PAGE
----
On South Sudan’s 10th Anniversary, NGOs Call for Sustained Assistance and Safe Access for Aid Workers
As South Sudan marks its 10th anniversary, the world’s youngest nation faces severe challenges of food insecurity, violent conflict, and long-term humanitarian and development needs. As organizations working to support the people of South Sudan we call upon the Troika, made up of the UK, US and Norway - alongside the wider international community - to continue to support South Sudan and ensure that one of the most fragile countries in the world remains a priority for funding and diplomatic engagement.
Humanitarian needs across the country have been further exacerbated by conflict, COVID-19, flooding and economic issues, with 8.3 million people projected to need humanitarian assistance in 2021, an increase on the figure of 7.5 million last year. Recent Integrated Food Security Phase Classification figures show “Famine Likely” and “Catastrophe” levels of food insecurity at a number of locations across the country, with over 60% of the population projected to face “Crisis” or worse levels of food insecurity from April to July 2021.
At the same time, the escalation of subnational violence – and recent youth unrest - is a stark reminder of how important it is that conflict prevention and peacebuilding work continue. It remains critical to improve governance, support locally led peacebuilding, and address the root causes of conflict in South Sudan – as an end in itself but also as a critical step to achieving food security. Humanitarian interventions must be supported by longer term resilience building and peacebuilding support, which is so closely linked to addressing the immediate needs of communities.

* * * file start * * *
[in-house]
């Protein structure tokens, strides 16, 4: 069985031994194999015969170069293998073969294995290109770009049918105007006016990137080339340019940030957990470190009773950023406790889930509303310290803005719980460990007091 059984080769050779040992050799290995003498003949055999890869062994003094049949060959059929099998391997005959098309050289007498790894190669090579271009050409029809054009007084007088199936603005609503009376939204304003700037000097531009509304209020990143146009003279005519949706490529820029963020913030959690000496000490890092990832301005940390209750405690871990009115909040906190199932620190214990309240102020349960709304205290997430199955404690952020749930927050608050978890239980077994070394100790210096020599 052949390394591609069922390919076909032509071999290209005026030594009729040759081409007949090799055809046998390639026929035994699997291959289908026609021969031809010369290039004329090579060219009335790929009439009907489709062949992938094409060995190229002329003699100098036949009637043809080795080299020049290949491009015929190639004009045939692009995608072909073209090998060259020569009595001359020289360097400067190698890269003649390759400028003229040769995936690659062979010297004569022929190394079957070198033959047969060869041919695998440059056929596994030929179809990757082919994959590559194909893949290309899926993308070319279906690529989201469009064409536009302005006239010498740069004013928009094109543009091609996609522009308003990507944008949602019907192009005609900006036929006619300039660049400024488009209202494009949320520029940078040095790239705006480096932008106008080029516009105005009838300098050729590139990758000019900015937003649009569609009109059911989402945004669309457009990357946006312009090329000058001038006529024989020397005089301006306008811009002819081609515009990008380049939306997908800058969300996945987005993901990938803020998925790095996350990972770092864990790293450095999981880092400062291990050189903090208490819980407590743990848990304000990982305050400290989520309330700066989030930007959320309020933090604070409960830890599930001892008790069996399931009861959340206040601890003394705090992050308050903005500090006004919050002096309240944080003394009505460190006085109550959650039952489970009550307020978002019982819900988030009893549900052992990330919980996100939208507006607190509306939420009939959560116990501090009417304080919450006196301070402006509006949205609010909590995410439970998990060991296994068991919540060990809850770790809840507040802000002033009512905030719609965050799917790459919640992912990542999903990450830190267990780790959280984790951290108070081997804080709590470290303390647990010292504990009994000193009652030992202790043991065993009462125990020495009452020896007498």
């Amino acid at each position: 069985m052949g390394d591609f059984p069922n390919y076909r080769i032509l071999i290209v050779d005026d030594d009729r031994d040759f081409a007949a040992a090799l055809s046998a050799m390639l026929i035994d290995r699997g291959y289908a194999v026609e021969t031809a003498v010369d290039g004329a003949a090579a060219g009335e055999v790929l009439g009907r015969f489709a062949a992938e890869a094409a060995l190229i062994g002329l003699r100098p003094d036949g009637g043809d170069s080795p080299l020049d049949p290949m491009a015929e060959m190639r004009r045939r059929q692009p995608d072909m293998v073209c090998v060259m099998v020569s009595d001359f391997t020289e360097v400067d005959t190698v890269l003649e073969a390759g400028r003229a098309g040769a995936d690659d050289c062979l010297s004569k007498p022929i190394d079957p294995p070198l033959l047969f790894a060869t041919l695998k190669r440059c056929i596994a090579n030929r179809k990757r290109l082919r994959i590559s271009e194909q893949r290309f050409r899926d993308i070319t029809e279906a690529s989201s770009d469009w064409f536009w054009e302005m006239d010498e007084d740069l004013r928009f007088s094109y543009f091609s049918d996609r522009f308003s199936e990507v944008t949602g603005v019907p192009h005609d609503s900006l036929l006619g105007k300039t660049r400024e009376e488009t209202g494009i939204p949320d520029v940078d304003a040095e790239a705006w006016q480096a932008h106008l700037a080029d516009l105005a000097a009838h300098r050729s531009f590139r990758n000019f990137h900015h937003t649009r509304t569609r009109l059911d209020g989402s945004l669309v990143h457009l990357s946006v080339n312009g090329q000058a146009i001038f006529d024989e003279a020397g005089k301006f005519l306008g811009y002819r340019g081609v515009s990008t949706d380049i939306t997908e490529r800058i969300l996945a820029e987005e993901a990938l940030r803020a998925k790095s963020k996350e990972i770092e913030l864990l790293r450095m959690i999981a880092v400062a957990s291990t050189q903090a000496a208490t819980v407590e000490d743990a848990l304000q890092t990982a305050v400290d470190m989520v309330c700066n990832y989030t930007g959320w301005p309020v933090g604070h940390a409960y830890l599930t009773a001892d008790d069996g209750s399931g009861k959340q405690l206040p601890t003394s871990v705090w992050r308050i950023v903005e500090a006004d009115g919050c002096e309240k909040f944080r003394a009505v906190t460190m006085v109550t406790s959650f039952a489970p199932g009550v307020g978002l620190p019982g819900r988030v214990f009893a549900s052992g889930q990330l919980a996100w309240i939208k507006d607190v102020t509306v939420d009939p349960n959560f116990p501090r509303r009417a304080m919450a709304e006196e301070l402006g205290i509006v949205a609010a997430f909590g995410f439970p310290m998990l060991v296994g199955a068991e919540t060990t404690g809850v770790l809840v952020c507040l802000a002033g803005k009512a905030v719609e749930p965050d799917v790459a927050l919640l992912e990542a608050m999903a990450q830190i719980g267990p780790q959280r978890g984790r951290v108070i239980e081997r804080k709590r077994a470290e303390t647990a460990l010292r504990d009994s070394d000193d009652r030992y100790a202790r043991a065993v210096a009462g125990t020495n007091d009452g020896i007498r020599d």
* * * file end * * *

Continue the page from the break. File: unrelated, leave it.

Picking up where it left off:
Since 2013, 128 aid workers have been killed in South Sudan, the vast majority of whom were South Sudanese nationals. On this anniversary, we pay respect to those who have made the ultimate sacrifice to serve communities in South Sudan. We urge for increased preventative, investigative and just efforts to end these devastating acts of violence, and for those on all sides of conflict to seek non-violent resolution to issues, not just to enable much needed humanitarian access, but as a building block for a brighter future for South Sudan.
Years of civil war have brought immense hardship, uncertainty and trauma for the people of South Sudan – which has been particularly galling following the jubilant celebrations of independence. Yet despite decades of marginalization, bitter conflict, and fear and oppression, hope for a peaceful nation sustains, and South Sudanese communities have persisted in building a better future for themselves.
CAFOD and Trócaire in Partnership
Christian Aid UK
Islamic Relief UK
Mines Advisory Group (MAG)
Rights for Peace
Save the Children
World Vision UK